People make use of quantitative information on a daily basis. Professional education organizations for mathematics, science, social studies, and geography recommend that students, as early as middle school, have experience collecting, organizing, representing, and interpreting data. However, research on middle school students' statistical thinking is sparse. A cohesive picture of middle school students' statistical thinking is needed to better inform curriculum developers and classroom teachers. The purpose of this study was to develop and validate a framework for characterizing middle school students' thinking across 4 processes: describing data, organizing and reducing data, representing data, and analyzing and interpreting data. The validation process involved interviewing, individually, 12 students across Grades 6 through 8. Results of the study indicate that students progress through 4 levels of thinking within each statistical process. These levels of thinking were consistent with the cognitive levels postulated in a general developmental model by Biggs and Collis (1991).
  • Author(s):
    Burgess, T.
    Editors:
    Rossman, A., & Chance, B.
    Year:
    2006
    Abstract:
    Research on teacher knowledge has typically examined teachers outside of the classroom in which they use their knowledge. Recognising that it is difficult to separate a teacher's knowledge from the context in which it is used, there has been a move towards studies being conducted in the classroom. Statistics presents its own challenges for teaching and learning compared with mathematics teaching and learning, especially with the growing recognition of and research around statistical thinking. Consequently there is need for an approach to examining teacher knowledge in relation to the actual work of teaching of statistics. This paper suggests a framework for examining the knowledge of primary (elementary) teachers as they engage in teaching statistics. The framework recognises that teacher knowledge is dynamic and dependent on the context of the classroom and students within it.
  • Author(s):
    Asiala, M., Brown, A., DeVries, D. J., Dubinsky, E., Mathews, D., Thomas, K.
    Editors:
    Jim Kaput et al.
    Year:
    2004
    Abstract:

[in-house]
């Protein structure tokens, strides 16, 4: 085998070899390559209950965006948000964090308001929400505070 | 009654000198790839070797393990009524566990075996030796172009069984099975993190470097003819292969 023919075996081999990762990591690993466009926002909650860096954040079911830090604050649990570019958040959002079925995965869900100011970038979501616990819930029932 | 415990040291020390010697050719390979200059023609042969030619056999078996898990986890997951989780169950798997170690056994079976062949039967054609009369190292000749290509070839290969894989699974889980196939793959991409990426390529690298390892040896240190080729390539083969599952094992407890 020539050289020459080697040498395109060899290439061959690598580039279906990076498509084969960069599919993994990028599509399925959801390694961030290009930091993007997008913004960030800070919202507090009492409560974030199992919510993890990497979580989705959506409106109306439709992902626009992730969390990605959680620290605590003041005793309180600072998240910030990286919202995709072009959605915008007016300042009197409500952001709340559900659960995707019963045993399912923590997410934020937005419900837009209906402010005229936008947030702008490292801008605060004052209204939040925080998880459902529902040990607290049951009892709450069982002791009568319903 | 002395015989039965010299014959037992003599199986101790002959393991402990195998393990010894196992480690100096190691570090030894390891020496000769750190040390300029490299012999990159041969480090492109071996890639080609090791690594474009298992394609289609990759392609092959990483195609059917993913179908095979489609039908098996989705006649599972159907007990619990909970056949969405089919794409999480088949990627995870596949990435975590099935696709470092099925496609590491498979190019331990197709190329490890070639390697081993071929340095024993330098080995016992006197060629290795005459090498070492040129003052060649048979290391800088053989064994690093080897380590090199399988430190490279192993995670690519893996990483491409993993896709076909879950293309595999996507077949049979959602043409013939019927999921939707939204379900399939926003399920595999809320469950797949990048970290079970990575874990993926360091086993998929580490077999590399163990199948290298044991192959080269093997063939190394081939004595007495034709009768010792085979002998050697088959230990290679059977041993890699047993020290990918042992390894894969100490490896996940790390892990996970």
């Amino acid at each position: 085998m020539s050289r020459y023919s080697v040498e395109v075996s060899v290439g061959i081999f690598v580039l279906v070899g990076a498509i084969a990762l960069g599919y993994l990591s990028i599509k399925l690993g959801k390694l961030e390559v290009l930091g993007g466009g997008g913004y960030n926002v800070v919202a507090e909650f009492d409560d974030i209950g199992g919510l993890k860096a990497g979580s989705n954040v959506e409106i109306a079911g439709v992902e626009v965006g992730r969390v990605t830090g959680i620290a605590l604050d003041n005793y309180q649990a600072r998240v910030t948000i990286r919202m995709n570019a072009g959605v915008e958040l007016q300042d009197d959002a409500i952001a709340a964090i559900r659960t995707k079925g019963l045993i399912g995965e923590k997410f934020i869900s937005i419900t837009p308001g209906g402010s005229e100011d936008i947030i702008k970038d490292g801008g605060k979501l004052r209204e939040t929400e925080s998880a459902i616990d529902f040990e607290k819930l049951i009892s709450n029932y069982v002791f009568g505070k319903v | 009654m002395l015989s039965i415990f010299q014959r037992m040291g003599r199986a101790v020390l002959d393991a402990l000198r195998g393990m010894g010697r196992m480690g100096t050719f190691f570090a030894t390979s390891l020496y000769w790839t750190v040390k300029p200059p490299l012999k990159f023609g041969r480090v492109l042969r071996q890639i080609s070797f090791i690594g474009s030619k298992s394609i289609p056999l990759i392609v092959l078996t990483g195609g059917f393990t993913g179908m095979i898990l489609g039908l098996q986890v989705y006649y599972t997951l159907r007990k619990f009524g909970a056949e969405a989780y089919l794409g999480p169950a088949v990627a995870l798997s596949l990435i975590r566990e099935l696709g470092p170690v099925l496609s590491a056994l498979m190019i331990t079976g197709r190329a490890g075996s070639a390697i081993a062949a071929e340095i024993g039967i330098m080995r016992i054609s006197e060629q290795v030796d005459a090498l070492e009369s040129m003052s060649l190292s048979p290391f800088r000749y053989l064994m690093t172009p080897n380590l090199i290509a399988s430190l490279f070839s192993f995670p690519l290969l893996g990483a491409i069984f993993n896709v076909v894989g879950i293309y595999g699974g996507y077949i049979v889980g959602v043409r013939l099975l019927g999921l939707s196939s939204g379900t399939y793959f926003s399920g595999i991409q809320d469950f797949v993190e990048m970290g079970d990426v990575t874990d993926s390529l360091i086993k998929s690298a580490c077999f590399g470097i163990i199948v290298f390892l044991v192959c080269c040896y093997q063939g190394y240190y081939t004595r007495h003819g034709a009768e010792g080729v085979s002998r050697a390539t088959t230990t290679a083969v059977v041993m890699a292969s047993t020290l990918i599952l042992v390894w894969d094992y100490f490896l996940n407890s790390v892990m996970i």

Over the past several years, a community of researchers has been using and refining a particular framework for research and curriculum development in undergraduate mathematics education. The purpose of this paper is to share the results of this work with the mathematics education community at large by describing the current version of the framework and giving some examples of its application.<br>Our framework utilizes qualitative methods for research and is based on a very specific theoretical perspective that is being developed through attempts to understand the ideas of Piaget concerning reflective abstraction and reconstruct them in the context of college level mathematics. Our approach has three components. It begins with an initial theoretical analysis of what it means to understand a concept and how that understanding can be constructed by the learner. This leads to the design of an instructional treatment that focuses directly on trying to get students to make the constructions called for by the analysis. Implementation of instruction leads to the gathering of data, which is then analyzed in the context of the theoretical perspective. The researchers cycle through the three components and refine both the theory and the instructional treatments as needed.<br>In this report the authors present detailed descriptions of each of these components. In our discussion of theoretical analyses, we describe certain mental constructions for learning mathematics, including actions, processes, objects, and schemas, and the relationships among these constructions. Under instructional treatment, we describe the components of the ACE teaching style (activities, class discussion, and exercises), cooperative learning and the use of a mathematical programming language. Finally, we describe the methodology used in data collectoin and analysis. The paper concludes with a discussion of issues raised in the use of this framework, followed by an extensive bibliography.